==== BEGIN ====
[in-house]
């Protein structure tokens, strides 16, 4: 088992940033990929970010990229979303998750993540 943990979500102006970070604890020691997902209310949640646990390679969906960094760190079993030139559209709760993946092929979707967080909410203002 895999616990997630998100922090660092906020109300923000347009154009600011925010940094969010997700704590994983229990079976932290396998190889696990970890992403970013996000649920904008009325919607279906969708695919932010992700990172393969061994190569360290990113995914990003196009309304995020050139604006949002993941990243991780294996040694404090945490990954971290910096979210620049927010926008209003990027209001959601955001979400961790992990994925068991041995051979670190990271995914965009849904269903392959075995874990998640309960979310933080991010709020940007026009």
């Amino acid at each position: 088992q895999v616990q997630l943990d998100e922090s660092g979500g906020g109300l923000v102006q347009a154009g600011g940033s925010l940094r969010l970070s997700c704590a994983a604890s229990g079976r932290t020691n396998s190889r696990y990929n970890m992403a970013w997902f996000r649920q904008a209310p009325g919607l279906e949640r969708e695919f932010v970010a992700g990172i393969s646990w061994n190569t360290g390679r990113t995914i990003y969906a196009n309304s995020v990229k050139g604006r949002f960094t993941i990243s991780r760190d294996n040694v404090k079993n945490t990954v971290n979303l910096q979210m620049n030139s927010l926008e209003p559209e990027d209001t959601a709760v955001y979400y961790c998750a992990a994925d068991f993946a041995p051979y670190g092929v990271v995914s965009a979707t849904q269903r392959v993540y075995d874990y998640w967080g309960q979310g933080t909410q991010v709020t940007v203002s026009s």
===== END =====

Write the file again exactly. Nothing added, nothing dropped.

[in-house]
């Protein structure tokens, strides 16, 4: 088992940033990929970010990229979303998750993540 943990979500102006970070604890020691997902209310949640646990390679969906960094760190079993030139559209709760993946092929979707967080909410203002 895999616990997630998100922090660092906020109300923000347009154009600011925010940094969010997700704590994983229990079976932290396998190889696990970890992403970013996000649920904008009325919607279906969708695919932010992700990172393969061994190569360290990113995914990003196009309304995020050139604006949002993941990243991780294996040694404090945490990954971290910096979210620049927010926008209003990027209001959601955001979400961790992990994925068991041995051979670190990271995914965009849904269903392959075995874990998640309960979310933080991010709020940007026009």
């Amino acid at each position: 088992q895999v616990q997630l943990d998100e922090s660092g979500g906020g109300l923000v102006q347009a154009g600011g940033s925010l940094r969010l970070s997700c704590a994983a604890s229990g079976r932290t020691n396998s190889r696990y990929n970890m992403a970013w997902f996000r649920q904008a209310p009325g919607l279906e949640r969708e695919f932010v970010a992700g990172i393969s646990w061994n190569t360290g390679r990113t995914i990003y969906a196009n309304s995020v990229k050139g604006r949002f960094t993941i990243s991780r760190d294996n040694v404090k079993n945490t990954v971290n979303l910096q979210m620049n030139s927010l926008e209003p559209e990027d209001t959601a709760v955001y979400y961790c998750a992990a994925d068991f993946a041995p051979y670190g092929v990271v995914s965009a979707t849904q269903r392959v993540y075995d874990y998640w967080g309960q979310g933080t909410q991010v709020t940007v203002s026009s």